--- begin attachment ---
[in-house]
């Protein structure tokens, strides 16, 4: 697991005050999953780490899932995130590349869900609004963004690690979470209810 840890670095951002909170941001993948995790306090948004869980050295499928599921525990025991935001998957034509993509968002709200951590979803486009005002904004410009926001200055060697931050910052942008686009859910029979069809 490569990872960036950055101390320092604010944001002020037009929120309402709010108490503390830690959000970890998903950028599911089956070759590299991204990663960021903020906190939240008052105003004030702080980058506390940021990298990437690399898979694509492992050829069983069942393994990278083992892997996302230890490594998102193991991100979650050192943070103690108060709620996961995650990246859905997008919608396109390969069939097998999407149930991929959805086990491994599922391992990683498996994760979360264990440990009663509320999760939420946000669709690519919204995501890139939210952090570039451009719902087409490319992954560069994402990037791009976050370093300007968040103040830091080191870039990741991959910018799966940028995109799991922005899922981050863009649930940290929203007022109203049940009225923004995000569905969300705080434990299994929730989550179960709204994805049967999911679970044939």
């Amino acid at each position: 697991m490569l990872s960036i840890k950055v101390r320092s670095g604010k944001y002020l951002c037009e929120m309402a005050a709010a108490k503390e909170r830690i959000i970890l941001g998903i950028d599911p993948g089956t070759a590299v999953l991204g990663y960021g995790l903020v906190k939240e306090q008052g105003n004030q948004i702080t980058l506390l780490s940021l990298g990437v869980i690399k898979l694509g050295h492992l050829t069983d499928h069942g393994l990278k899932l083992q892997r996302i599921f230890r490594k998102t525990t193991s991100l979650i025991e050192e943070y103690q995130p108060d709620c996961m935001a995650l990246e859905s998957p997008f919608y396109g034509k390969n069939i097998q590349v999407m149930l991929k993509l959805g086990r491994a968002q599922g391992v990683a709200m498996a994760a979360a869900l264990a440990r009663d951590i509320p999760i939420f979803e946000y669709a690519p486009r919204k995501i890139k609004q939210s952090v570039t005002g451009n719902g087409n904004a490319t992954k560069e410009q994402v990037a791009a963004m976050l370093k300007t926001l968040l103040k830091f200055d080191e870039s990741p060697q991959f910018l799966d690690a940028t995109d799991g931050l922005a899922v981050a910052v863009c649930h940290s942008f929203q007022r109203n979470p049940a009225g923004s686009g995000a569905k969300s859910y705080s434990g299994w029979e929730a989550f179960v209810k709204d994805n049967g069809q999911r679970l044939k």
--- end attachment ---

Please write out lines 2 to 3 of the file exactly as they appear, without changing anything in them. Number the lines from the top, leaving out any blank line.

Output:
């Protein structure tokens, strides 16, 4: 697991005050999953780490899932995130590349869900609004963004690690979470209810 840890670095951002909170941001993948995790306090948004869980050295499928599921525990025991935001998957034509993509968002709200951590979803486009005002904004410009926001200055060697931050910052942008686009859910029979069809 490569990872960036950055101390320092604010944001002020037009929120309402709010108490503390830690959000970890998903950028599911089956070759590299991204990663960021903020906190939240008052105003004030702080980058506390940021990298990437690399898979694509492992050829069983069942393994990278083992892997996302230890490594998102193991991100979650050192943070103690108060709620996961995650990246859905997008919608396109390969069939097998999407149930991929959805086990491994599922391992990683498996994760979360264990440990009663509320999760939420946000669709690519919204995501890139939210952090570039451009719902087409490319992954560069994402990037791009976050370093300007968040103040830091080191870039990741991959910018799966940028995109799991922005899922981050863009649930940290929203007022109203049940009225923004995000569905969300705080434990299994929730989550179960709204994805049967999911679970044939």
């Amino acid at each position: 697991m490569l990872s960036i840890k950055v101390r320092s670095g604010k944001y002020l951002c037009e929120m309402a005050a709010a108490k503390e909170r830690i959000i970890l941001g998903i950028d599911p993948g089956t070759a590299v999953l991204g990663y960021g995790l903020v906190k939240e306090q008052g105003n004030q948004i702080t980058l506390l780490s940021l990298g990437v869980i690399k898979l694509g050295h492992l050829t069983d499928h069942g393994l990278k899932l083992q892997r996302i599921f230890r490594k998102t525990t193991s991100l979650i025991e050192e943070y103690q995130p108060d709620c996961m935001a995650l990246e859905s998957p997008f919608y396109g034509k390969n069939i097998q590349v999407m149930l991929k993509l959805g086990r491994a968002q599922g391992v990683a709200m498996a994760a979360a869900l264990a440990r009663d951590i509320p999760i939420f979803e946000y669709a690519p486009r919204k995501i890139k609004q939210s952090v570039t005002g451009n719902g087409n904004a490319t992954k560069e410009q994402v990037a791009a963004m976050l370093k300007t926001l968040l103040k830091f200055d080191e870039s990741p060697q991959f910018l799966d690690a940028t995109d799991g931050l922005a899922v981050a910052v863009c649930h940290s942008f929203q007022r109203n979470p049940a009225g923004s686009g995000a569905k969300s859910y705080s434990g299994w029979e929730a989550f179960v209810k709204d994805n049967g069809q999911r679970l044939k």